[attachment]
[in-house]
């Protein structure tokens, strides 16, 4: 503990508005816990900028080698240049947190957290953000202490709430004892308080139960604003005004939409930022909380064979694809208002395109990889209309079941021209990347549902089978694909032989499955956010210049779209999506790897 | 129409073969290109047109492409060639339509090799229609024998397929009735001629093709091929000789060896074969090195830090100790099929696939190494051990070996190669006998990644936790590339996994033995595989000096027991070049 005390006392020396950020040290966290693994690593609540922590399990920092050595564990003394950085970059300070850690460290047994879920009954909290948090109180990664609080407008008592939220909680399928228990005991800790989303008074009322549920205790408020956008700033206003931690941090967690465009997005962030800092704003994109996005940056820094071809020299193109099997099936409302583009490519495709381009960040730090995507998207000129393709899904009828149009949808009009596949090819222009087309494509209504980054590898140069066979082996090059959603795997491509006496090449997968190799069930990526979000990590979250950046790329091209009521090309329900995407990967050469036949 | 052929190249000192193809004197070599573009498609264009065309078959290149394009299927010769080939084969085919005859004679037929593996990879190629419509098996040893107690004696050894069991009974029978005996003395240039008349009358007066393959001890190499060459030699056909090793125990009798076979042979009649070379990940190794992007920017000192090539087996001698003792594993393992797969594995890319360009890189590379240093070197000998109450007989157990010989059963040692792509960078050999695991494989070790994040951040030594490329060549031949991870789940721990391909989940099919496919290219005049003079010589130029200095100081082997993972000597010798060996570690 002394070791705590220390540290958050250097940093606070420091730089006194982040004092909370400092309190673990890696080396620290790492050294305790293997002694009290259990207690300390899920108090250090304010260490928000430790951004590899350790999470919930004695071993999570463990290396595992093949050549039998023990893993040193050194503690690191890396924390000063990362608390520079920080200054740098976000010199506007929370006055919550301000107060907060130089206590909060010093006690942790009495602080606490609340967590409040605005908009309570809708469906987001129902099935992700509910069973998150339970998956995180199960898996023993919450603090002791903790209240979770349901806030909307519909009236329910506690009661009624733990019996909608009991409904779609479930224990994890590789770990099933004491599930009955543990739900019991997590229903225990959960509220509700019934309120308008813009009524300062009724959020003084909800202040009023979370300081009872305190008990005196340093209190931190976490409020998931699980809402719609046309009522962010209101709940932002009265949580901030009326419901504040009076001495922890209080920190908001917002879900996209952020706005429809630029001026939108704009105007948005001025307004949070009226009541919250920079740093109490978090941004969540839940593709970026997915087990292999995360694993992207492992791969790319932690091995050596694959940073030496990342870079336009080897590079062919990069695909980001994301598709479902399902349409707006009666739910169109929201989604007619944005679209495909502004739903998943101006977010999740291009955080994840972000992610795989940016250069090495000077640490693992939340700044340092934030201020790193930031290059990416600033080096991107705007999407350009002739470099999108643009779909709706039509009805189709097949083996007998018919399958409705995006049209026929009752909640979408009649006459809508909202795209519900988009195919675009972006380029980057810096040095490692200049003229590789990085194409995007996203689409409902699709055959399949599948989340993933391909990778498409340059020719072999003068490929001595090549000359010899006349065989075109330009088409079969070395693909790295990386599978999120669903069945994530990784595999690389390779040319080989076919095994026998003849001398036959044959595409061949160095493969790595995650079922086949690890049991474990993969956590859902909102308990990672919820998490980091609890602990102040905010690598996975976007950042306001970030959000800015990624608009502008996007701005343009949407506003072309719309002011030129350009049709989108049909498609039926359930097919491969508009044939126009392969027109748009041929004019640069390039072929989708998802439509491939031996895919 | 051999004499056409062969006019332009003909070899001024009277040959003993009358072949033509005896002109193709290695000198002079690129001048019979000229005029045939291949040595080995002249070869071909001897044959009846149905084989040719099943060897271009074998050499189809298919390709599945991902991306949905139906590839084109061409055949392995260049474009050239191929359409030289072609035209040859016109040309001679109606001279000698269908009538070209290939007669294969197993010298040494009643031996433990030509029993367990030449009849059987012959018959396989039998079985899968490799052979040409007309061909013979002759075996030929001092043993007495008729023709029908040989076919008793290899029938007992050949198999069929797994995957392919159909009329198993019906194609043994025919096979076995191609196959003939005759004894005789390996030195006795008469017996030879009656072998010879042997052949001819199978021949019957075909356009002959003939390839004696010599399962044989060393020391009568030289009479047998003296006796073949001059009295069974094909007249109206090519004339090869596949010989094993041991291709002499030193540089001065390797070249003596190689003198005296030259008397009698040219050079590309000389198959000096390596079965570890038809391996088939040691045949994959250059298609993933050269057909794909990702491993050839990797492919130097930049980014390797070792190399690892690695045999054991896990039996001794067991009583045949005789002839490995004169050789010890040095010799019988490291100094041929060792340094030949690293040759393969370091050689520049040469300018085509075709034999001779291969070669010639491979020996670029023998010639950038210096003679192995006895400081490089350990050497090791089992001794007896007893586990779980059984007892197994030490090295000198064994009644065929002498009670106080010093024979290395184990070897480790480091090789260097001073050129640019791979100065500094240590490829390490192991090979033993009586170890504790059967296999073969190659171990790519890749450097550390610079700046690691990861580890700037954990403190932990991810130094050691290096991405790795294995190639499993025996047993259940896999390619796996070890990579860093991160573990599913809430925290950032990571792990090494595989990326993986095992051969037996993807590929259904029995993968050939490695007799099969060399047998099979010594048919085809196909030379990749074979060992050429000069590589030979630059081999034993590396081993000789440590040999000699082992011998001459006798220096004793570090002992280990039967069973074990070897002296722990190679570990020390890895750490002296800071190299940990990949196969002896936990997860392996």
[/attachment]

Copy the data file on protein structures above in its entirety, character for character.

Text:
[in-house]
């Protein structure tokens, strides 16, 4: 503990508005816990900028080698240049947190957290953000202490709430004892308080139960604003005004939409930022909380064979694809208002395109990889209309079941021209990347549902089978694909032989499955956010210049779209999506790897 | 129409073969290109047109492409060639339509090799229609024998397929009735001629093709091929000789060896074969090195830090100790099929696939190494051990070996190669006998990644936790590339996994033995595989000096027991070049 005390006392020396950020040290966290693994690593609540922590399990920092050595564990003394950085970059300070850690460290047994879920009954909290948090109180990664609080407008008592939220909680399928228990005991800790989303008074009322549920205790408020956008700033206003931690941090967690465009997005962030800092704003994109996005940056820094071809020299193109099997099936409302583009490519495709381009960040730090995507998207000129393709899904009828149009949808009009596949090819222009087309494509209504980054590898140069066979082996090059959603795997491509006496090449997968190799069930990526979000990590979250950046790329091209009521090309329900995407990967050469036949 | 052929190249000192193809004197070599573009498609264009065309078959290149394009299927010769080939084969085919005859004679037929593996990879190629419509098996040893107690004696050894069991009974029978005996003395240039008349009358007066393959001890190499060459030699056909090793125990009798076979042979009649070379990940190794992007920017000192090539087996001698003792594993393992797969594995890319360009890189590379240093070197000998109450007989157990010989059963040692792509960078050999695991494989070790994040951040030594490329060549031949991870789940721990391909989940099919496919290219005049003079010589130029200095100081082997993972000597010798060996570690 002394070791705590220390540290958050250097940093606070420091730089006194982040004092909370400092309190673990890696080396620290790492050294305790293997002694009290259990207690300390899920108090250090304010260490928000430790951004590899350790999470919930004695071993999570463990290396595992093949050549039998023990893993040193050194503690690191890396924390000063990362608390520079920080200054740098976000010199506007929370006055919550301000107060907060130089206590909060010093006690942790009495602080606490609340967590409040605005908009309570809708469906987001129902099935992700509910069973998150339970998956995180199960898996023993919450603090002791903790209240979770349901806030909307519909009236329910506690009661009624733990019996909608009991409904779609479930224990994890590789770990099933004491599930009955543990739900019991997590229903225990959960509220509700019934309120308008813009009524300062009724959020003084909800202040009023979370300081009872305190008990005196340093209190931190976490409020998931699980809402719609046309009522962010209101709940932002009265949580901030009326419901504040009076001495922890209080920190908001917002879900996209952020706005429809630029001026939108704009105007948005001025307004949070009226009541919250920079740093109490978090941004969540839940593709970026997915087990292999995360694993992207492992791969790319932690091995050596694959940073030496990342870079336009080897590079062919990069695909980001994301598709479902399902349409707006009666739910169109929201989604007619944005679209495909502004739903998943101006977010999740291009955080994840972000992610795989940016250069090495000077640490693992939340700044340092934030201020790193930031290059990416600033080096991107705007999407350009002739470099999108643009779909709706039509009805189709097949083996007998018919399958409705995006049209026929009752909640979408009649006459809508909202795209519900988009195919675009972006380029980057810096040095490692200049003229590789990085194409995007996203689409409902699709055959399949599948989340993933391909990778498409340059020719072999003068490929001595090549000359010899006349065989075109330009088409079969070395693909790295990386599978999120669903069945994530990784595999690389390779040319080989076919095994026998003849001398036959044959595409061949160095493969790595995650079922086949690890049991474990993969956590859902909102308990990672919820998490980091609890602990102040905010690598996975976007950042306001970030959000800015990624608009502008996007701005343009949407506003072309719309002011030129350009049709989108049909498609039926359930097919491969508009044939126009392969027109748009041929004019640069390039072929989708998802439509491939031996895919 | 051999004499056409062969006019332009003909070899001024009277040959003993009358072949033509005896002109193709290695000198002079690129001048019979000229005029045939291949040595080995002249070869071909001897044959009846149905084989040719099943060897271009074998050499189809298919390709599945991902991306949905139906590839084109061409055949392995260049474009050239191929359409030289072609035209040859016109040309001679109606001279000698269908009538070209290939007669294969197993010298040494009643031996433990030509029993367990030449009849059987012959018959396989039998079985899968490799052979040409007309061909013979002759075996030929001092043993007495008729023709029908040989076919008793290899029938007992050949198999069929797994995957392919159909009329198993019906194609043994025919096979076995191609196959003939005759004894005789390996030195006795008469017996030879009656072998010879042997052949001819199978021949019957075909356009002959003939390839004696010599399962044989060393020391009568030289009479047998003296006796073949001059009295069974094909007249109206090519004339090869596949010989094993041991291709002499030193540089001065390797070249003596190689003198005296030259008397009698040219050079590309000389198959000096390596079965570890038809391996088939040691045949994959250059298609993933050269057909794909990702491993050839990797492919130097930049980014390797070792190399690892690695045999054991896990039996001794067991009583045949005789002839490995004169050789010890040095010799019988490291100094041929060792340094030949690293040759393969370091050689520049040469300018085509075709034999001779291969070669010639491979020996670029023998010639950038210096003679192995006895400081490089350990050497090791089992001794007896007893586990779980059984007892197994030490090295000198064994009644065929002498009670106080010093024979290395184990070897480790480091090789260097001073050129640019791979100065500094240590490829390490192991090979033993009586170890504790059967296999073969190659171990790519890749450097550390610079700046690691990861580890700037954990403190932990991810130094050691290096991405790795294995190639499993025996047993259940896999390619796996070890990579860093991160573990599913809430925290950032990571792990090494595989990326993986095992051969037996993807590929259904029995993968050939490695007799099969060399047998099979010594048919085809196909030379990749074979060992050429000069590589030979630059081999034993590396081993000789440590040999000699082992011998001459006798220096004793570090002992280990039967069973074990070897002296722990190679570990020390890895750490002296800071190299940990990949196969002896936990997860392996």